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Pondering Child Homelessness in the Wake of Dasani

Last week, thanks to Andrea Elliott‘s five-part series in the NY Times, the name Dasani came to mean much more than a label found on the side of a slender, blue-hued, plastic water bottle.

The series, which profiles young Dasani and her family as they experience various dimensions of homelessness and institutional forms of support and challenge, has received a significant amount attention in the mainstream press as well as across local contexts including our twitter stream, classroom discussions, hallway conversations, and, in one instance, a bus ride debate.

I am still very much mulling over the intricate layers of information and analysis of child homelessness that Elliott’s narrative offers, so in the meantime I thought I would share a collection of resources that I have gathered to help my own ongoing analysis and sense-making:


Additional Resources (taken from the Reading Club and other sources)

A Reflection on: “Twelve Patients: Life and Death at Bellevue Hospital” — “Tanisha”

While looking for some reading to pass the time over Thanksgiving Break, I came across the novel, Twelve Patients: Life and Death at Bellevue Hospital a non-fiction account of twelve patients encountered by Dr. Eric Manheimer during his time as the medical director at Bellevue.  Though I wasn’t aware when I picked it up, the second chapter entitled “Tanisha” is the story of a young girl in the foster care system who found her way to Bellevue.

Though I could spend this entire blog simply summarizing the chapter, I will instead encourage you to read it, and will devote this space to a reflection on Tanisha’s story.  Though I had no idea this story was hidden in this book, and it was only a small portion of the entire book, its memory lingers with me.

Tanisha had spent sixteen of the seventeen years of her life in foster care, with the exception of one home, that of Abuela, the only loving and supportive home that Tanisha ever had, only to be removed after Abuela’s death. Tanisha was then placed in an abusive home followed by neglectful home in a cyclical pattern that was without end.  Though Tanisha’s stories of abuse, neglect, and horror haunt me still, there are so many positive, yet cautionary lessons that are to be taken away.

First and foremost, Tanisha was a fighter.  She advocated for herself.  She did not give up on herself.  She was strong willed, intelligent and even when placed in vapid surrounds, kept herself sharp and alert.  It is what allowed her the ingenuity and wherewithal to walk herself from Flatbush to Manhattan and to ACS in order to avoid either being killed or killing someone in self-protection.  I say this only to say that there are some positive results to this story, but not all of the children put into foster care who experienced these same misfortunes would necessarily find the same conclusions.  To do so takes a uncrushable spirit like that of Tanisha.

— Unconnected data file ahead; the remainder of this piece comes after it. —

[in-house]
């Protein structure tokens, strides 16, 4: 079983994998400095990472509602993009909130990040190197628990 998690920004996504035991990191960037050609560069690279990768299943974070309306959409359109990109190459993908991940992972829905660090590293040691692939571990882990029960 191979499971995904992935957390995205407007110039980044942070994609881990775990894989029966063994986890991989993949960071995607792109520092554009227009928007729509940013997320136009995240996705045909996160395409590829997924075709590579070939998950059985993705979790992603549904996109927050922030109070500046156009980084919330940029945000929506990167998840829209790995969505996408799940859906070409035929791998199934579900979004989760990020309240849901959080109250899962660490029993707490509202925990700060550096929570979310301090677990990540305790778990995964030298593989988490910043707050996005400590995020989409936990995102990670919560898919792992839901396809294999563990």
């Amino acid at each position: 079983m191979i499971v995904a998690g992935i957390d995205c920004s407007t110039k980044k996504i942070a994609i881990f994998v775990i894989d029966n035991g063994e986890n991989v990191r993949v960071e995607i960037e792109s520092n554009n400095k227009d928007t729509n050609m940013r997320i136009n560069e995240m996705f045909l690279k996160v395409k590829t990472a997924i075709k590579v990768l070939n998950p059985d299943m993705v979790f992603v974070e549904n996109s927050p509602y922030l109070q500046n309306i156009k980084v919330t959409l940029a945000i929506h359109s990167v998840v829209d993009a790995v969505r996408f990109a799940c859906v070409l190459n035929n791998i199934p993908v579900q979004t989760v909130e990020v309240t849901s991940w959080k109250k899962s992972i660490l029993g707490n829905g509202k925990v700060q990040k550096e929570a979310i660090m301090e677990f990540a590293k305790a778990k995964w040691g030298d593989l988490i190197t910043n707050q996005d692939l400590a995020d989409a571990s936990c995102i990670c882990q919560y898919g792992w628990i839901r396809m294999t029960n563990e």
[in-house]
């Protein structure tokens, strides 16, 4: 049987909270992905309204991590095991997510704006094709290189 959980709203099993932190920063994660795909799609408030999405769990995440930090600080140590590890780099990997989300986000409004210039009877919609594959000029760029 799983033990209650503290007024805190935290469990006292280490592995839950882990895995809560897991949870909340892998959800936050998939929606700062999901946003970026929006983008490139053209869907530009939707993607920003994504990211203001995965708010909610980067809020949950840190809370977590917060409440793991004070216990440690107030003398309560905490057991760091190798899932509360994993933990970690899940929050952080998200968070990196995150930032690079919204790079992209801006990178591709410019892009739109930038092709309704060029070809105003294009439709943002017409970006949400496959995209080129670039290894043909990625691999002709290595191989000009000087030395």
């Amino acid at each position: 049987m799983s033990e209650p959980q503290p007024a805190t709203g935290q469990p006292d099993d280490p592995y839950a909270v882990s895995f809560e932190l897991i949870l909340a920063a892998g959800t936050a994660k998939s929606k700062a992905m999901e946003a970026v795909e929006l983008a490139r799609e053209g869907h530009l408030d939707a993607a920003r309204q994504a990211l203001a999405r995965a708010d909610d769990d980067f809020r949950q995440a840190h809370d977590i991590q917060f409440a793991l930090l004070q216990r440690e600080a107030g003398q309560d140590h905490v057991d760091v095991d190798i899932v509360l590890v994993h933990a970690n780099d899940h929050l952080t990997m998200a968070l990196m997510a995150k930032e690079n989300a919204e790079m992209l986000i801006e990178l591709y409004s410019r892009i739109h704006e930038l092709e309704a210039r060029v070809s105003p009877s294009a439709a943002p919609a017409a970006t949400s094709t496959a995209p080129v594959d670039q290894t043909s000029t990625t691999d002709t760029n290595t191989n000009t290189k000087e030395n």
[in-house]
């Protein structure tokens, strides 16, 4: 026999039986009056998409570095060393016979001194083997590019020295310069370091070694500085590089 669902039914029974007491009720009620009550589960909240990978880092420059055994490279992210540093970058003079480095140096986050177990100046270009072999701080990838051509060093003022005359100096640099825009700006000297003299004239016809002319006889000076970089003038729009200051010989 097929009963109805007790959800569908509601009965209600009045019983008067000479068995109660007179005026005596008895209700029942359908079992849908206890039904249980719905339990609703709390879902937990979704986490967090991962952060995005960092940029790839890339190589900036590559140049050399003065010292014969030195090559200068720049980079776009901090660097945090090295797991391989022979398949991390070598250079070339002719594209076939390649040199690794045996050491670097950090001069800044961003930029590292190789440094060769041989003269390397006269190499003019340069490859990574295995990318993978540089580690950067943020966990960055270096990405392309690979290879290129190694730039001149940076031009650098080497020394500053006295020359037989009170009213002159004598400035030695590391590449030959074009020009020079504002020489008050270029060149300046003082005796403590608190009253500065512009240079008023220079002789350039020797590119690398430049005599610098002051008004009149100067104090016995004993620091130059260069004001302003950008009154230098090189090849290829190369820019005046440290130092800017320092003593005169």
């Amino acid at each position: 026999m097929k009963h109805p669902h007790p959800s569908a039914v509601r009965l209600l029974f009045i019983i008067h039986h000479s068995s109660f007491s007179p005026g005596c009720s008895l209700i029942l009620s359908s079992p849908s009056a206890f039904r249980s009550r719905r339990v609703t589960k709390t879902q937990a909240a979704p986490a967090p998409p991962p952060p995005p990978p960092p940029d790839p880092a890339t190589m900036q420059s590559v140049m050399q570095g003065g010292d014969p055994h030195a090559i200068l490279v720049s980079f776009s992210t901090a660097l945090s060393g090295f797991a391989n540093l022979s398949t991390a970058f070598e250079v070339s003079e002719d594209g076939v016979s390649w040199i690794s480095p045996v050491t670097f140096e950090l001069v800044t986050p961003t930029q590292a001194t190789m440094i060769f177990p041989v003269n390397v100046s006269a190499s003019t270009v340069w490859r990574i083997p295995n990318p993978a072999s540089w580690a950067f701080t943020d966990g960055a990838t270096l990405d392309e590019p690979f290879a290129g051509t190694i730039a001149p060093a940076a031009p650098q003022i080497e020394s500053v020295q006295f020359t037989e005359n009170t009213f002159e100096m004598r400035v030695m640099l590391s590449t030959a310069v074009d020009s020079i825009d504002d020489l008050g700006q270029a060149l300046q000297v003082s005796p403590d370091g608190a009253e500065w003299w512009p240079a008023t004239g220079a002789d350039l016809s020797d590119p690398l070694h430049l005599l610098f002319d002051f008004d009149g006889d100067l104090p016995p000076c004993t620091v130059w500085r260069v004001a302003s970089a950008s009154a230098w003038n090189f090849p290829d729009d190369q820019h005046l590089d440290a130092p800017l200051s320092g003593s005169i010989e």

Secondly, “Dr. Eric” as he is so lovingly called, went far above and beyond what is expected? required? of doctors.  Tanisha wasn’t his patient, but he went out of his way to learn about her story, to not give up on her, to find a way to extend her stay in Bellevue in order to afford her a safe place to stay, to buy her notebooks and both model and encourage her to write down the thoughts and feelings, but also to follow through on that act…reading what she wrote, taking it seriously.  I want to call his actions heroic in some sense, but instead, perhaps they could be more appropriately labeled as “aware” or “available.”  He never gave up on finding Abuela’s daughter and talking to her, telling her about Tanisha, taking the one in a million chance that perhaps they would be willing to take her back into the family.  His actions, if nothing else were most certainly out of the ordinary.  I wonder, and am glad I won’t have to know, what would have happened to Tanisha had it not been for the hospital staff and most notably, Dr. Eric.

Because it is impossible to avoid this revelation, Dr. Eric goes out of his way to find Abuela’s daughter who had held the family together, and to offer Tanisha’s story to her, and ask her to consider being a foster family to Tanisha.  They found ways to keep Tanisha in Bellevue in order to avoid her being put back into the system before a decision could be made.  They never gave up on a happy ending for her, and in the end she did get her happy ending.  And the reader walks away feeling as if justice has prevailed.